Some Indiana Child Care Workers Find Living Wages Out of Reach

Kelly Dawn Jones never thought she should turn her workplace into her home.

Jones founded Love Your Child’s Care 13 years ago. It’s a home daycare run by a small house in southeast Indianapolis. She usually has between five and 12 children, from infants to 11 years old.

The spacious backyard features a colorful assortment of plastic children’s chairs, a miniature swing set and toy cars. Inside, the 7-by-10-foot dining room serves as a classroom, nap space, and occasionally the space where Jones teaches yoga.

It’s tight. But when the apartment complex she and her two children lived in caught fire last year, she said they had no choice but to move into the one-bedroom house where she works . Jones sleeps on a futon in the living room and her children, aged 10 and 15, share the bedroom.

“It’s very stressful for all of us because there’s absolutely no private space for us,” Jones said. “But we make it work because we’re scrappy like that.”

Like most child care providers, Jones said she gets by on poverty-level wages. Jones said her annual income fluctuates, but in recent years it’s been around $26,000. The average wage for child care providers in the United States in May 2021 was $11.43 per hour, according to the United States Bureau of Labor Statistics. The BLS defines a child care worker as someone who cares for children in schools, businesses, private households, and child care institutions.

Indiana child care workers track the national average, with an hourly wage of $11.64 and an average annual income of $24,210.

“Most of us literally plan to retire in poverty,” Jones said. “And if there is social security for us, maybe we will have it. But most of us will be impoverished forever.

The Challenge of Subsidies and Strict Standards
A big hurdle to earning a living wage as a child care provider, Jones said, is the federal government’s cap on the amount of tuition she’s allowed to charge families if they participate in a program that provides grants to eligible families based on income level.

The Child Care and Development Fund provides child care subsidies to families with incomes below 127% of the federal poverty level. The federal program sets limits on the co-payments that families receiving subsidies can be charged; these limits are based on family income, family size, years of participation in the program and the federal poverty level.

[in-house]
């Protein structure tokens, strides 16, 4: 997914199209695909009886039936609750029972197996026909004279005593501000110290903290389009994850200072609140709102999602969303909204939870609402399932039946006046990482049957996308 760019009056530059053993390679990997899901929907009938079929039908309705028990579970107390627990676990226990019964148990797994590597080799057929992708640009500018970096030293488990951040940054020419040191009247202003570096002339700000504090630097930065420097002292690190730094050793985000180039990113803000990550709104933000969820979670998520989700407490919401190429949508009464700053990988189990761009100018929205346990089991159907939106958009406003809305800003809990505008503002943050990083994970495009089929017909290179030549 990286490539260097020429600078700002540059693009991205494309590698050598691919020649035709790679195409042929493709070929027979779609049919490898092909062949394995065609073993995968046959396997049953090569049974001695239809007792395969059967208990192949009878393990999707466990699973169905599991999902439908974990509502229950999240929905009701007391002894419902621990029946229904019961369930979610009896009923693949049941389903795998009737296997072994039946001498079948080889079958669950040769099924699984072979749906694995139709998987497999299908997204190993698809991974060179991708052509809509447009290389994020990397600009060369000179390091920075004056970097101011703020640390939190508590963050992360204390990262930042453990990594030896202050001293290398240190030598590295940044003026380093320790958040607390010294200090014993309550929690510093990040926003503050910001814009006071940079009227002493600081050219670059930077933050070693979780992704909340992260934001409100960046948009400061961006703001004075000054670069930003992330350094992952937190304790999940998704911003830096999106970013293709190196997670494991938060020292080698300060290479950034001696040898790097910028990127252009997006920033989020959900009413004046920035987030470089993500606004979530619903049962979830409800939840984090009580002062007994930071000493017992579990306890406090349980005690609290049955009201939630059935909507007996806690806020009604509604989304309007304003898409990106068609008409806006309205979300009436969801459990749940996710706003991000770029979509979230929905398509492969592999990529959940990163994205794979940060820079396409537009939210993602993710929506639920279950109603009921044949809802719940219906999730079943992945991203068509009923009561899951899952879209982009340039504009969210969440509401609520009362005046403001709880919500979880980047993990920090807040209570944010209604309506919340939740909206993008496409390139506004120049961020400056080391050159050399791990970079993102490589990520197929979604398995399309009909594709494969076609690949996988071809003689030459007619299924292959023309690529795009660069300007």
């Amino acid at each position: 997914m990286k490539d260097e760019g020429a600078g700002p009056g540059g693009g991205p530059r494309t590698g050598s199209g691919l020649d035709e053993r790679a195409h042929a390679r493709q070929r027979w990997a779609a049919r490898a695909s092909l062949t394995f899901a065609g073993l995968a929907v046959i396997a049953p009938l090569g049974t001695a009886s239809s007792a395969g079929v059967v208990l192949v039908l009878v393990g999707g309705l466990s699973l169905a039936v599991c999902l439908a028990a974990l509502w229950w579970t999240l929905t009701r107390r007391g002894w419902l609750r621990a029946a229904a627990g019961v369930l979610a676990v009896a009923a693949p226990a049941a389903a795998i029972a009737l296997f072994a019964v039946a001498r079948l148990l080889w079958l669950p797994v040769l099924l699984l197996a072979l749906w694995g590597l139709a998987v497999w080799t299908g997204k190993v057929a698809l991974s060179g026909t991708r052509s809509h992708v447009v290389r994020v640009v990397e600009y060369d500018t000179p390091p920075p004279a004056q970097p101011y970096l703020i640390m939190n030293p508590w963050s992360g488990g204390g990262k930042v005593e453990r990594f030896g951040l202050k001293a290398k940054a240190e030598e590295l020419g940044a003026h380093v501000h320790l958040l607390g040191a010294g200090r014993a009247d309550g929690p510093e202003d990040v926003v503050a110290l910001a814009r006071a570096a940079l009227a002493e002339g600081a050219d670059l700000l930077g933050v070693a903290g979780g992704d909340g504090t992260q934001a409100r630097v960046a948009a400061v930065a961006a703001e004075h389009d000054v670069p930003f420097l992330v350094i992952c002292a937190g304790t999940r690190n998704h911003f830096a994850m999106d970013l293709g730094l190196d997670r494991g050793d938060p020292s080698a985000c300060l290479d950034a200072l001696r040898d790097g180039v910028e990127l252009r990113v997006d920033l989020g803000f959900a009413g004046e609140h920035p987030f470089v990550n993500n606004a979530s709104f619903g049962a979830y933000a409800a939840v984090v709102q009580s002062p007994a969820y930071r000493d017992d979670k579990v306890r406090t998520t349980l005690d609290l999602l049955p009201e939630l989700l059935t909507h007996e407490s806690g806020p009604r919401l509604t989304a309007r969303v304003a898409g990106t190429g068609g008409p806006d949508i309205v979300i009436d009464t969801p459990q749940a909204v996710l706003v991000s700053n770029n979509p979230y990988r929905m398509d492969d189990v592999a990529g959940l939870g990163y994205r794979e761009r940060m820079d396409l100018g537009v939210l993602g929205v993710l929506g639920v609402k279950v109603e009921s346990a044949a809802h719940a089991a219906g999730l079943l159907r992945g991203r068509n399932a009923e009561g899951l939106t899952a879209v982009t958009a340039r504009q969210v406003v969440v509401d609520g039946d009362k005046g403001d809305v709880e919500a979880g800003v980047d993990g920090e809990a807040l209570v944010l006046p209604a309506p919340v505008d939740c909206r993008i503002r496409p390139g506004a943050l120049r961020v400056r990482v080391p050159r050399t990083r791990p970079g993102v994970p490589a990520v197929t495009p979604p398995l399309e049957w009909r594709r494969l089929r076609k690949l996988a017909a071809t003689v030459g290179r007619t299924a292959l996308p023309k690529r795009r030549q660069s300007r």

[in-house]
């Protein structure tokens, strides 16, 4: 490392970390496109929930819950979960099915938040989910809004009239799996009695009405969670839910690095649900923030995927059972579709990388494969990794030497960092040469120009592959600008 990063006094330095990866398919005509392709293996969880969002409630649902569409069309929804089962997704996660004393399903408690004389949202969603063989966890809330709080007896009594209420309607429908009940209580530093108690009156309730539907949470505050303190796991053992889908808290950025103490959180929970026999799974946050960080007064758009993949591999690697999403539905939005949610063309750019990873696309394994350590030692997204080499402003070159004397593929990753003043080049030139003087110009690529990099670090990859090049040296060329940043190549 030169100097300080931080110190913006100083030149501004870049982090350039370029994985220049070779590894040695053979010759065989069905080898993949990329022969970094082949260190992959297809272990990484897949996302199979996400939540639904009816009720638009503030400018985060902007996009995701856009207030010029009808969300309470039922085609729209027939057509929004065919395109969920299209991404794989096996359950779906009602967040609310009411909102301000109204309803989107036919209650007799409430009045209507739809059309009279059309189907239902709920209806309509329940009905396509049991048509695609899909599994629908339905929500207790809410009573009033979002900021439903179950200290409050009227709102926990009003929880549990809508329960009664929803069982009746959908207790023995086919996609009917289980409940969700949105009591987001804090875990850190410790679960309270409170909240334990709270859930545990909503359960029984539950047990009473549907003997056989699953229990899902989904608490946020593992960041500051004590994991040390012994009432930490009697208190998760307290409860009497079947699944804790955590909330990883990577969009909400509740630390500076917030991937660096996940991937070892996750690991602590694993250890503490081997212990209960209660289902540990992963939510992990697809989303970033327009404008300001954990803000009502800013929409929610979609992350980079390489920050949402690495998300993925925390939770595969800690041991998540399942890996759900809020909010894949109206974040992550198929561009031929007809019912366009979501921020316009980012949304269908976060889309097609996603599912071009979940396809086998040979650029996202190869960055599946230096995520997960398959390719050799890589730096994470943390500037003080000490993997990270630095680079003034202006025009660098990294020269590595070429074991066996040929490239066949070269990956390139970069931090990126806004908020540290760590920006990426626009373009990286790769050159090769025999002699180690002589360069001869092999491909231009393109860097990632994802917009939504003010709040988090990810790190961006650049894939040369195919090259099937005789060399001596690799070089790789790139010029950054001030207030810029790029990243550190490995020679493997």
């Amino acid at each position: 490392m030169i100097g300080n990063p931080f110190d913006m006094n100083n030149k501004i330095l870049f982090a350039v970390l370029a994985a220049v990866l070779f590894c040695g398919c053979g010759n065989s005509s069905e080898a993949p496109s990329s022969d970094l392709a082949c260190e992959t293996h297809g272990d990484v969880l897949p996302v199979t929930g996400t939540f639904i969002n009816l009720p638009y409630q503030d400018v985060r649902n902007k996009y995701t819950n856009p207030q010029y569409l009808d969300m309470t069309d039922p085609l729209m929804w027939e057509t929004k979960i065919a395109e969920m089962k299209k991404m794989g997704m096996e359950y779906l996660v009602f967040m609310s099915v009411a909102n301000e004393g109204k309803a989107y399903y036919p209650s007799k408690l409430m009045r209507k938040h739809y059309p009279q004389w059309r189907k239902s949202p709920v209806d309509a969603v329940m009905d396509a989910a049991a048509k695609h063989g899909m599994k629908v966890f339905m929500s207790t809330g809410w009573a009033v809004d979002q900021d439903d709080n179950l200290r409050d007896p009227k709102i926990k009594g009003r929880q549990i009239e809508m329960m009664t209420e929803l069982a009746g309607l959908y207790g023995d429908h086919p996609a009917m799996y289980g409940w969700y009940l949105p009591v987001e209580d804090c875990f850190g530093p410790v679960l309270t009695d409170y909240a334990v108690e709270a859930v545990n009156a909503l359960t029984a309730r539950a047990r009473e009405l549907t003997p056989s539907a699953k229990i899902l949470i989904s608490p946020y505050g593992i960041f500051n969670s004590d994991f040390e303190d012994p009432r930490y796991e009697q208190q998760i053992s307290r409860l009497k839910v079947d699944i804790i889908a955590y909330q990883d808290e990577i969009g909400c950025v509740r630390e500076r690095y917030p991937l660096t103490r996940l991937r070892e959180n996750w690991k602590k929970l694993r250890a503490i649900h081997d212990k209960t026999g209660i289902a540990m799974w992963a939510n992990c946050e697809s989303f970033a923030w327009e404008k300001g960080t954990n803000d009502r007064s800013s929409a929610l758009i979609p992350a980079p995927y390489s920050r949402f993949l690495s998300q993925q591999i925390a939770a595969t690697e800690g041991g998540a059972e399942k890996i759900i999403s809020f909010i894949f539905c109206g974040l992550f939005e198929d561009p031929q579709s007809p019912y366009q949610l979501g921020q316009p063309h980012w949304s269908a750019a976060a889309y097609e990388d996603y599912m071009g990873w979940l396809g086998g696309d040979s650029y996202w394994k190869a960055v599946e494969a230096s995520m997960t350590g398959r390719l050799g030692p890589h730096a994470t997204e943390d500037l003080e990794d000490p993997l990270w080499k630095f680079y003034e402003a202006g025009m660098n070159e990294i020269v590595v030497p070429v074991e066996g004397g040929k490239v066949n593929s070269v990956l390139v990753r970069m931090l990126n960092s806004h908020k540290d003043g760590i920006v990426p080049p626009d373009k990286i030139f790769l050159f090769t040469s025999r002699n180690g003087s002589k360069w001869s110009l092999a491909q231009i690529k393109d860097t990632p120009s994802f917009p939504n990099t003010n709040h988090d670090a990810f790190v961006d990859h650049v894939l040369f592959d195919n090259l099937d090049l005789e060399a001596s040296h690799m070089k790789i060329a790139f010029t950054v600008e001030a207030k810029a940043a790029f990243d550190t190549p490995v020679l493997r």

Jones said these limits — which are meant to prevent families seeking child care from paying more than they can afford — also prevent child care workers from earning a living. Strict rules and regulations imposed by the state for child care providers further reduce profits, she said.

BriTanya Bays is an organizer of Childcare Changemakers, a national activist group of parents and educators. She owns a home-based babysitting business in Abilene, Texas.

Bays said in-home providers don’t receive as much funding or reimbursement from the federal government as larger child care centers or government departments. Home-based providers are unable to accommodate as many children as larger centers, and staffing shortages create additional challenges to increase capacity.

When federal money isn’t fairly distributed, it’s difficult for all providers to meet the same high standards, Bays said. For providers to retain their license, they must provide regulated, nutritious meals and a quality educational environment.

“They’re trying to push a school framework without school funding,” Bays said.

Reimbursements are based on market rates for an eight-hour shift. But Bays said the state told her to offer a 12-hour window of child care to families, with no increase in pay. She said splitting the reimbursement over 12 hours significantly reduced her hourly wage.

She said she recently decided not to accept children whose families receive federal grants because it was too expensive for her.
The Department of Health and Human Services, the federal agency that administers the Child Care and Development Fund, did not respond to email messages from WFYI seeking comment on the program. The Indiana Family and Social Services Administration, which oversees the state’s CCDF program, also did not respond to a request for comment.

Shortage of childcare is hurting the economy
Since the start of the pandemic, more than 15,000 providers in the United States have closed, according to a study by child care advocacy network Child Care Aware of America. In 2021, more than 30% of Indiana child care providers said they plan to leave or close their business within the next year, according to a report by the National Association for Child Care. the education of young children.

It’s bad for the economy. A 2018 report found that Indiana loses more than $1 billion each year due to the state’s lack of affordable daycare.
Lack of access to affordable child care causes many parents to reduce their working hours or drop out of the workforce altogether.
That’s why many advocates advise workplaces to sponsor childcare for their employees. Early Learning Indiana, an Indianapolis-based nonprofit, partners with employers to help meet the childcare needs of their staff.

Maureen Weber, president and CEO of Early Learning Indiana, said she hopes her organization’s support will fill some access gaps. But long-term solutions will have to include policy changes that encourage more people to work as childcare providers.

“Two things are true at the same time,” Weber said. “We don’t charge enough to be able to afford the labor we really need to do this work, and we charge more than the families can afford.”

Contact Sydney Dauphinais, WFYI Economic Equity Reporter, at sdauphinais@wfyi.org. Follow on Twitter: syddauphinais.

Michael A. Bynum